The Last Exorcism Should Be

The Last ExorcismThe problem with making a movie with the word “exorcism” in the title, is that you have a pretty big bed pan to fill. Every movie about demon possession and the exorcising thereof that came out after 1973’s The Exorcist – universally regarded as the scariest horror film of all time (yep – loaded my britches after seeing it, too) – has pretty much sucked the big demon weenie. So does The Last Exorcism, the latest over-hyped devil possession movie, apply suction on said hellish appendage? More yes than no, as it turns out.

A documentary film crew follows Reverend Marcus Cotton, a 40-something slightly smarmy church guy, on his last fake exorcism ritual. He’s had a crisis of faith is setting out to prove the church is a scam. But that doesn’t stop him for charging cash for his services. (Apparently, God giving him and his family daily bread isn’t enough to cover the rent.)

The Last ExorcismCotton goes way out to a reclusive Louisiana farm house where a 16-year-old girl is being felt up from the inside by some demon calling itself by some heavy metal band name. The mom passed away a while back, dad is a hard core Christian, and Jake, the teen son, is skeptical that religion and prayer can help his sister. Seems Nell, the home-schooled daughter, has been slicing open farm animals just for kicks, and not to prep for snacking purposes. And she doesn’t remember doing any of it, but must have done it all the same because her stylish frock is covered in blood all the time.

Cotton performs the “exorcism” with all the bells and whistles, and Nell seems OK. That is, until she shows up later at Cotton’s motel room miles away in the middle of the night. (Nothing kinky, just a bad case of possessed sleep-walking.)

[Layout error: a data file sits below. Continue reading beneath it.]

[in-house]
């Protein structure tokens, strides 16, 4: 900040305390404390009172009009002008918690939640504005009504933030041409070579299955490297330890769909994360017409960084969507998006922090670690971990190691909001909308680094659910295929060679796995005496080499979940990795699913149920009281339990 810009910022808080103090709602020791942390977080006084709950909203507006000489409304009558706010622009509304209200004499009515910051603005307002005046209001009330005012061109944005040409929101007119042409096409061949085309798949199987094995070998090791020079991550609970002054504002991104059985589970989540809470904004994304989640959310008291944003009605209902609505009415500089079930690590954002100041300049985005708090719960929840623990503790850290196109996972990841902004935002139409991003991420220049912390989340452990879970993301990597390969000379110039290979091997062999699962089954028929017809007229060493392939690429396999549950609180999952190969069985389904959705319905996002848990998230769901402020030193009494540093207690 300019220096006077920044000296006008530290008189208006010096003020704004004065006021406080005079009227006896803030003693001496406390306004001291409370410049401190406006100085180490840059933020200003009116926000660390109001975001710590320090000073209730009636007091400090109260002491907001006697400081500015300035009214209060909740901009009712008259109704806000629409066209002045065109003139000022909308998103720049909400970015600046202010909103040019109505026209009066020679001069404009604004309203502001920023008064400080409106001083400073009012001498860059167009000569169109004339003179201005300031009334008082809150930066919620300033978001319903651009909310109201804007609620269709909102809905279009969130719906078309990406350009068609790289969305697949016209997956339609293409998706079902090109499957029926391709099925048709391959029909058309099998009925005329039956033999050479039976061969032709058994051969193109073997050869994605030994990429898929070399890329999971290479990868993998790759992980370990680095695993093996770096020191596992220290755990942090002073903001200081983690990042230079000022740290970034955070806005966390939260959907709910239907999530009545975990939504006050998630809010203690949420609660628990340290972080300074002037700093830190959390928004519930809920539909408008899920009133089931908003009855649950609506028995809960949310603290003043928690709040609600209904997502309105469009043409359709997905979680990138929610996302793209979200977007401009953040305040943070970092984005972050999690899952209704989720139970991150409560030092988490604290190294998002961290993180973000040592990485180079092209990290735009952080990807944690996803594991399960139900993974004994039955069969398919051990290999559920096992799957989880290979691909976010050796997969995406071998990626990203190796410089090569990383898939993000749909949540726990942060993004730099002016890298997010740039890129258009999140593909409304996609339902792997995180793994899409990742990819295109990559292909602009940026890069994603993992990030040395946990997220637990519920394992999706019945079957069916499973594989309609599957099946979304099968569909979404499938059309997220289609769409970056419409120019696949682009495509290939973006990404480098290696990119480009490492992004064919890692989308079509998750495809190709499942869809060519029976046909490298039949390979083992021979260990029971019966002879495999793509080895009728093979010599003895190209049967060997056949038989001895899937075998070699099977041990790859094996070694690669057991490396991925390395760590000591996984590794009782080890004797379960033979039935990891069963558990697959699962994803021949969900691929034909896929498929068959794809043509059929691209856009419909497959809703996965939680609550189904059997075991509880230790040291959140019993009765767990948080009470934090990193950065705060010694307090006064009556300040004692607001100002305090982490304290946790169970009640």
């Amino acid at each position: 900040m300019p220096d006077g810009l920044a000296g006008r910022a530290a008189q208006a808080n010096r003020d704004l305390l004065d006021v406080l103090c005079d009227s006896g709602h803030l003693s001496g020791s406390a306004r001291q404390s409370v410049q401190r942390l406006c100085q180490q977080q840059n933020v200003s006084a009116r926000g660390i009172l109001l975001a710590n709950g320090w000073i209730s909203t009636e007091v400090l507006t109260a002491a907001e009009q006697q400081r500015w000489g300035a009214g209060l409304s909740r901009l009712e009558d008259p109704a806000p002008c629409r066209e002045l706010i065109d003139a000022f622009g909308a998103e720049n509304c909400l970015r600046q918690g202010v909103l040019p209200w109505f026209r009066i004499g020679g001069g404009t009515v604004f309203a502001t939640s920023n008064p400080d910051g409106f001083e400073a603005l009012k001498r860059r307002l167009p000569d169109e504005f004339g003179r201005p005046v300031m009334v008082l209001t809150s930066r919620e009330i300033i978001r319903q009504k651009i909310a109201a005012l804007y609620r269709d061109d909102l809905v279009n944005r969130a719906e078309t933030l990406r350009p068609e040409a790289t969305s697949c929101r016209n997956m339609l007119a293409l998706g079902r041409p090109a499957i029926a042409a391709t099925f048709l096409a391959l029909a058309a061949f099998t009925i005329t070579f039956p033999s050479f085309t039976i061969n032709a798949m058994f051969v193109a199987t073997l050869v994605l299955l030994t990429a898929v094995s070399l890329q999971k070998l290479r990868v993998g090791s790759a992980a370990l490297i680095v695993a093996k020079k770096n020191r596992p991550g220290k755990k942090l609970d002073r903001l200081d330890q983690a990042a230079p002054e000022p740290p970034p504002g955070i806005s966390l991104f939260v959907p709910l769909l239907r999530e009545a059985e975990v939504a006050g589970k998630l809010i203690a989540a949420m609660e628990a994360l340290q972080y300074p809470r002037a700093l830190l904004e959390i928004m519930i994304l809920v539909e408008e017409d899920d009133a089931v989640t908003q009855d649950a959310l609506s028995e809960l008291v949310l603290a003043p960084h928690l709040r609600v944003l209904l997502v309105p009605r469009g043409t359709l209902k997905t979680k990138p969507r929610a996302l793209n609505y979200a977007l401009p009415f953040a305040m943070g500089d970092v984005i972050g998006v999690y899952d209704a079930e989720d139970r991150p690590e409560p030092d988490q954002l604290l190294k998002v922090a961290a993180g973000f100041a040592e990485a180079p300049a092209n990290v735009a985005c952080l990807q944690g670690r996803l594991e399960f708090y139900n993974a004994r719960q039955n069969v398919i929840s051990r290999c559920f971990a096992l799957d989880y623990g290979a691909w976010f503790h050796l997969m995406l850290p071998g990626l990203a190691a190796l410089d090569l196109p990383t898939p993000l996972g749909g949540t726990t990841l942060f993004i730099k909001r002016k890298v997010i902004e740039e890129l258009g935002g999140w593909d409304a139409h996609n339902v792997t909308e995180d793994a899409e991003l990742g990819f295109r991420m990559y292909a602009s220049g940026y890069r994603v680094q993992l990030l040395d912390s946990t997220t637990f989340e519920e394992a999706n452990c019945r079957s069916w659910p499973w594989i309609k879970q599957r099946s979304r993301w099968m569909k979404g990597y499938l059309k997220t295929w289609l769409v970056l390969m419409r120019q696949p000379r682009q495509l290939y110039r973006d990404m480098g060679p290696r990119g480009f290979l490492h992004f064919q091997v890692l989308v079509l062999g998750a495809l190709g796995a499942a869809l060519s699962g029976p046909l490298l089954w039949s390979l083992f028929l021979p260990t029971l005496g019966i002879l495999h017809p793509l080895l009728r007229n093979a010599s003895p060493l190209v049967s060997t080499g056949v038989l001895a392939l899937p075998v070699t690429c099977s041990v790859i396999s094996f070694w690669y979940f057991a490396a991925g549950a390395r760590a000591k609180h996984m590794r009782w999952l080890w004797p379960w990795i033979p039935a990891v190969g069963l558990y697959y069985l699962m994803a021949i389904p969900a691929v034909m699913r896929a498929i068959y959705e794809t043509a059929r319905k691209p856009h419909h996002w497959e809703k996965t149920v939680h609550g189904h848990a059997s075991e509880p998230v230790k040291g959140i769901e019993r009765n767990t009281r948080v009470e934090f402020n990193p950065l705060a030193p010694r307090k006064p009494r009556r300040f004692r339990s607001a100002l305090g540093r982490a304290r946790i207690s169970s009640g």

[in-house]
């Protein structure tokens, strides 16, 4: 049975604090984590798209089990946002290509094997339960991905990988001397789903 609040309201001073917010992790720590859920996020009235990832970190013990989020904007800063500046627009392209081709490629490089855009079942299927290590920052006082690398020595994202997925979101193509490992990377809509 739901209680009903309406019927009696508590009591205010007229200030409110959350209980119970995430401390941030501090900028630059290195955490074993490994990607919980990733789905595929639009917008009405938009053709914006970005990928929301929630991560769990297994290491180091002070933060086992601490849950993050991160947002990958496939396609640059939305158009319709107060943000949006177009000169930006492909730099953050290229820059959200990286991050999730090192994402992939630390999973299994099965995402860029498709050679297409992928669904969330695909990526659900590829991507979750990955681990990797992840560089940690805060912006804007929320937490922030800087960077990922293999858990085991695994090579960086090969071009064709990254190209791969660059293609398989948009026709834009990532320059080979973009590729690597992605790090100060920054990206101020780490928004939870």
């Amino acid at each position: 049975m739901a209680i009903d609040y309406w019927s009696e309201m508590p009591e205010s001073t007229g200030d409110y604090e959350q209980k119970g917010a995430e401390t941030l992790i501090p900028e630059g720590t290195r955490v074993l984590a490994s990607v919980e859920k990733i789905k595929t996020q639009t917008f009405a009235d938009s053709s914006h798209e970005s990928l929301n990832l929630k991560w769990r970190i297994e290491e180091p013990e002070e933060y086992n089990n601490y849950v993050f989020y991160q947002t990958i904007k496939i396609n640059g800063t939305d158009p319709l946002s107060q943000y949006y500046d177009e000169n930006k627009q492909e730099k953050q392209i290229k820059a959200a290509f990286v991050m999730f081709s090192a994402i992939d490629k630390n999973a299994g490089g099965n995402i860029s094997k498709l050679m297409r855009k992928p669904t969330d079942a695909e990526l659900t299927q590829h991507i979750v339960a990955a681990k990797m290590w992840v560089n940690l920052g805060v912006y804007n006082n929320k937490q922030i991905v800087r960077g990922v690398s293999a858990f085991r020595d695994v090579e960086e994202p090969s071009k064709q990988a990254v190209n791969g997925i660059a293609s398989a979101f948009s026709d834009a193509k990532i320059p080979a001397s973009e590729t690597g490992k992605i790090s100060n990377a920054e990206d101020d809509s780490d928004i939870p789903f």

Exorcise Your Inner Demon This sets up a pot boiling set of sequences that has Nell acting all demon-y and diagonally slashing open her brother’s face. Then her bones crack and re-shape and now she can touch the back of her heels – with the back of her head. Another exorcism (no charge this time) reveals that the girl is preggo. That explains the mood swings. But not the animal sacrifices.

Thinking they solved the case, the film crew (a guy and a chick) and Cotton take off down the road. But his instincts lead him to uncover a missing piece of the puzzle and he races back to the farm. And this is where all the careful plot structuring and tension goes straight into the dumper.

In a scene lifted straight out of an X-Files episode, Cotton and the two film-y people arrive to find the house completely dark, but they can hear Nell screaming like Hell out in the woods. It’s there they find a Satanic ritual in progress, which is so limp as to be half-cooked farm animal. (While I won’t spoil this scenario, you’ve seen it before.) Throwing everything out the door, the ending was a complete rip-off. Won’t spoil that, either, but if you were one of the ones suckered by The Blair Witch Project (I still can’t believe I fell for the stupid hype), the ending is EXACTLY the same.

The ExorcistThe ad materials show Nell doing demon things that aren’t even in the movie (except for the bending over backward thing). She throws up, but only about a half cup full – a complete disgrace to the dignity of demon possession. Nell doesn’t speak in tongues or turn her face into tenderized flank steak. There’s blood, but not enough to make your mouth water.

The Last Exorcism is OK, but it comes up way short on marketable evil, to say nothing of the hurried and cliched ending. Why can’t demon possession mean something anymore?

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